“Is it really that shameful for a Mommy to hit her own little boy?”
“It is when that boy is already grown up.”
Mother continued to beat her son without mercy, because he was growing up all wrong. I really didn’t know when it would end, though I suppose there was some good in it, since it gave her a reason to love me.
If only she had kept hitting me forever.
And who could have imagined that she had been beaten, too?
The telling has to begin from a specific time.
All I remember now is that it happened suddenly, and was my first look at a dead person. The corpse (a woman) lay face up on the athletic field at school. She was covered by a mat, which people kept lifting to peek underneath. I caught just a glimpse: the pale, naked belly was swollen tight as a drumskin, flies crawled all over her face, her eyes were still open wide… then, and it all happened so fast, when I got back from school a jeep pulling a trailer was parked at the entrance to our house. Trunks sealed with paper strips, the doors of the wardrobe flung open, clothes hanging out of the drawers, the floor strewn with photographs, letters, and smashed phonograph records. There were wisps of mother’s hair, and a cigarette holder, snapped in half, which was Father’s. The jeep drove off. The old cat they had chased away came back home.
From then on I was an adult.
I and the other children who had grown up overnight, children with vague shadows of moustaches just visible above our lips, donned our fathers’ woolen overcoats and tunic suits. Father’s silver cigarette case, his lighter, and all the things that had been in fashion when he was young, armed us for the present. These objects went with us everywhere—the street corners, the ice rink, the bars . . . picking fights, swilling booze, pulling leather caps down over our eyes or cocking them back on our heads, cruising on bicycles, chasing our enemies, getting into rumbles, meeting up at someone’s house, bicycles lined up outside, thundering upstairs in our heavy leather boots, then swinging our feet up onto a table to smoke, play cards, drink hard. Then flashlight beams, an urgent pounding at the door, we’d dash out to the balcony and scramble over one another to leap to our escape . . .
I learned what it meant to squander ones days, to let youth slip away . . .
That’s how it went until two years ago, when I went to see Father out in the countryside.
My father in the countryside? Nothing strange about that. Whose father wasn’t out in the country? Ah, and I forgot to mention that long before he went there I was long gone from Beijing. I was off with those friends of mine, on an earthen kang in a farm village, rolling cigarettes, telling fortunes and ghost stories, lying in the warm sun, shouldering bundles of straw, divvying up grain rations. So many years had gone by.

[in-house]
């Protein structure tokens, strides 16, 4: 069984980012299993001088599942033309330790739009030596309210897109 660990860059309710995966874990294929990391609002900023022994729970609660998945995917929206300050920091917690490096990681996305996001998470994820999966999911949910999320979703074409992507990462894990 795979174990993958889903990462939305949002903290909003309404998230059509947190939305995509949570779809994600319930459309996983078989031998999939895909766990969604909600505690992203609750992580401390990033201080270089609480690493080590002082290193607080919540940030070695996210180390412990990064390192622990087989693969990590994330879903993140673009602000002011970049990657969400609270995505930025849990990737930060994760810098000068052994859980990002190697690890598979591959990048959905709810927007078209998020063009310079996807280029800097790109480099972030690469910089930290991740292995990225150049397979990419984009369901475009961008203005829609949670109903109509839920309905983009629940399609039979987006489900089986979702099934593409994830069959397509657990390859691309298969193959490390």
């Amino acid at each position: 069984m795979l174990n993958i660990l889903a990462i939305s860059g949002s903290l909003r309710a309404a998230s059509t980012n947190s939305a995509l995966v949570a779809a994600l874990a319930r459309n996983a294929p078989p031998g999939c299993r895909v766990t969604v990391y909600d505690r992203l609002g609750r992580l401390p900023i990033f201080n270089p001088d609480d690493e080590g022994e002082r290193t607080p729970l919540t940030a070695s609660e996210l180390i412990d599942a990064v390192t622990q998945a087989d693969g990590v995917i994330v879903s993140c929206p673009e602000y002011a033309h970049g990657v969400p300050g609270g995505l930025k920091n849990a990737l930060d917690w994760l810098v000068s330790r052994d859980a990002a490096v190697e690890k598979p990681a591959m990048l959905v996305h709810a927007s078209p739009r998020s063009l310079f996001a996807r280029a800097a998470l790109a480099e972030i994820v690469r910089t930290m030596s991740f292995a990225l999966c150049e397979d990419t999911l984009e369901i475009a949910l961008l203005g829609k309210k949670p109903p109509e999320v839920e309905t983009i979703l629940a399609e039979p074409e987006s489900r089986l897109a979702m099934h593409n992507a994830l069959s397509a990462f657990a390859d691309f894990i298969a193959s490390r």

What was Father like now? Where was Mother? The only thing I remembered was the old live-in nursemaid who had reared me for fifteen years. She had left long ago, back to her hometown. Once she made the long trip back just to see me, but I didn’t even let her in the door. Why not? I could make no sense of what I was feeling. When I heard her walking back down the stairs my heart became stone.
I went to see Father. On the way there I came down with acute bilious hepatitis. I hadn’t had personal contact with any sort of disease since I’d become an adult, much less did I understand the danger. They treated me for malaria.
By that time Father’s hair had turned completely white. We rode a tractor over a dirt road in the countryside, headed from the county hospital to the barracks where Father was living with the others. I was burning up with fever. Any healthy person would have been feverish, too, since the temperature outside was 44 or 45 degrees celsius. If he hadn’t taken me to see the doctor, Father would have been on the job, firing bricks at a kiln.
After we had climbed down off that maddeningly hot tractor, a long walk still lay ahead of us. Just thinking about it almost made me black out. A sudden, powerful wave of anger came over me. Here I was locked in the invisible grip of this demon disease, while right beside me stood a perfectly healthy person who, even though he was my father, or perhaps because of it, aroused my loathing. I felt sad, wounded. I hated it all.
I started cursing, a non-stop stream of the foulest words I could muster. I’d have to say Father had never heard this type of language coming from his own son’s mouth, and maybe he couldn’t believe what he was hearing. I cursed the weather, the sun, the length of the road, and those goddamned puny southern trees. I cursed everything, just to provoke my father’s disgust, to declare to his face the right I now possessed as an adult to curse freely and fluently. The old man was going to hear everything I’d learned!
But he didn’t say anything. Maybe he’d already seen it coming on. He ought to be carrying me on his back! What was wrong with him? He ought to take this young guy up on his stooped and frail old back! But he was silent—the old fart! I began goading him with a rude stare, but all I saw in his old eyes was a greater tolerance, or even humility. For an instant I felt I should forgive the old man. I’d lost the outlet for my anger. The man beside me became no more than a useless, decrepit father. I felt my strength draining away even as my rage mounted.
“I can’t walk, I can’t!”
“Rest a bit, then.”
“Alright . . .”
I fought back my anger, afraid I truly might go mad. But immediately I tore into him again: “Take it away! You and this godforsaken place—get it away from me!”
Father no longer had those same ways of helping me pull through like he used to, like he did when I was small. With the county hospital over twenty kilometers away, the only option was to go to his barracks and dab on some mercurochrome. For now, Father just sat down calmly, because I was still lying there on the road, fuming. He let the sun shine cruelly on his bald pate. I was wearing his straw hat.